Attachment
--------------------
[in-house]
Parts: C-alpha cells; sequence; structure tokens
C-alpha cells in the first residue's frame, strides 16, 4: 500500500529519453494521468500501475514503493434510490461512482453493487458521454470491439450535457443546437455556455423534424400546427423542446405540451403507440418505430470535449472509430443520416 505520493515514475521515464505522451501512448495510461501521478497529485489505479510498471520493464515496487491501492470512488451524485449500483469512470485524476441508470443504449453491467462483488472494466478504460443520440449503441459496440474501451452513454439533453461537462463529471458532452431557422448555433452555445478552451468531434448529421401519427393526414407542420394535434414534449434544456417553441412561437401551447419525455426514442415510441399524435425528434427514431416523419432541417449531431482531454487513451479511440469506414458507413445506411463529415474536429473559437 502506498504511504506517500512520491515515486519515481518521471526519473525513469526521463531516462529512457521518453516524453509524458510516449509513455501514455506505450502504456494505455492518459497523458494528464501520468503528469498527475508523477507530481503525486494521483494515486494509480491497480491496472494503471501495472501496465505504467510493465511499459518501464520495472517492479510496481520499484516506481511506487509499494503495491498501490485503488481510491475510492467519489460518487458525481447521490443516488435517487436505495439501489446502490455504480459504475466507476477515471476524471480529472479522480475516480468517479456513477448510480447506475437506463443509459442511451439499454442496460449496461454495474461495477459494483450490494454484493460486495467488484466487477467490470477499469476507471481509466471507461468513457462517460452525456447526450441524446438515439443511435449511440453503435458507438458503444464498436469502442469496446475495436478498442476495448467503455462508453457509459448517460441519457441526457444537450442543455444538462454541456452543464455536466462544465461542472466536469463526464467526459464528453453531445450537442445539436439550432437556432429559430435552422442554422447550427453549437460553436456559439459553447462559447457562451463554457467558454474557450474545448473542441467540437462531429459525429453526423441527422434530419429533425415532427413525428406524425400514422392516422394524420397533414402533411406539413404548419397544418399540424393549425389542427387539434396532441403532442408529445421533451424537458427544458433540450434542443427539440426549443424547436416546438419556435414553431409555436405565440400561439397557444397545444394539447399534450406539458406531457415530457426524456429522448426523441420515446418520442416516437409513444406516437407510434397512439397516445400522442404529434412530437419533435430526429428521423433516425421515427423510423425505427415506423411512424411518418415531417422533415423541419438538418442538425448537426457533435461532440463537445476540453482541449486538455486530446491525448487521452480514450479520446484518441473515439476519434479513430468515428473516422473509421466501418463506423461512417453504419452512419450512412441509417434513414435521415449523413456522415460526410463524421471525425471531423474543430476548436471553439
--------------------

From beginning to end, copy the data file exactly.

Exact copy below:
[in-house]
Parts: C-alpha cells; sequence; structure tokens
C-alpha cells in the first residue's frame, strides 16, 4: 500500500529519453494521468500501475514503493434510490461512482453493487458521454470491439450535457443546437455556455423534424400546427423542446405540451403507440418505430470535449472509430443520416 505520493515514475521515464505522451501512448495510461501521478497529485489505479510498471520493464515496487491501492470512488451524485449500483469512470485524476441508470443504449453491467462483488472494466478504460443520440449503441459496440474501451452513454439533453461537462463529471458532452431557422448555433452555445478552451468531434448529421401519427393526414407542420394535434414534449434544456417553441412561437401551447419525455426514442415510441399524435425528434427514431416523419432541417449531431482531454487513451479511440469506414458507413445506411463529415474536429473559437 502506498504511504506517500512520491515515486519515481518521471526519473525513469526521463531516462529512457521518453516524453509524458510516449509513455501514455506505450502504456494505455492518459497523458494528464501520468503528469498527475508523477507530481503525486494521483494515486494509480491497480491496472494503471501495472501496465505504467510493465511499459518501464520495472517492479510496481520499484516506481511506487509499494503495491498501490485503488481510491475510492467519489460518487458525481447521490443516488435517487436505495439501489446502490455504480459504475466507476477515471476524471480529472479522480475516480468517479456513477448510480447506475437506463443509459442511451439499454442496460449496461454495474461495477459494483450490494454484493460486495467488484466487477467490470477499469476507471481509466471507461468513457462517460452525456447526450441524446438515439443511435449511440453503435458507438458503444464498436469502442469496446475495436478498442476495448467503455462508453457509459448517460441519457441526457444537450442543455444538462454541456452543464455536466462544465461542472466536469463526464467526459464528453453531445450537442445539436439550432437556432429559430435552422442554422447550427453549437460553436456559439459553447462559447457562451463554457467558454474557450474545448473542441467540437462531429459525429453526423441527422434530419429533425415532427413525428406524425400514422392516422394524420397533414402533411406539413404548419397544418399540424393549425389542427387539434396532441403532442408529445421533451424537458427544458433540450434542443427539440426549443424547436416546438419556435414553431409555436405565440400561439397557444397545444394539447399534450406539458406531457415530457426524456429522448426523441420515446418520442416516437409513444406516437407510434397512439397516445400522442404529434412530437419533435430526429428521423433516425421515427423510423425505427415506423411512424411518418415531417422533415423541419438538418442538425448537426457533435461532440463537445476540453482541449486538455486530446491525448487521452480514450479520446484518441473515439476519434479513430468515428473516422473509421466501418463506423461512417453504419452512419450512412441509417434513414435521415449523413456522415460526410463524421471525425471531423474543430476548436471553439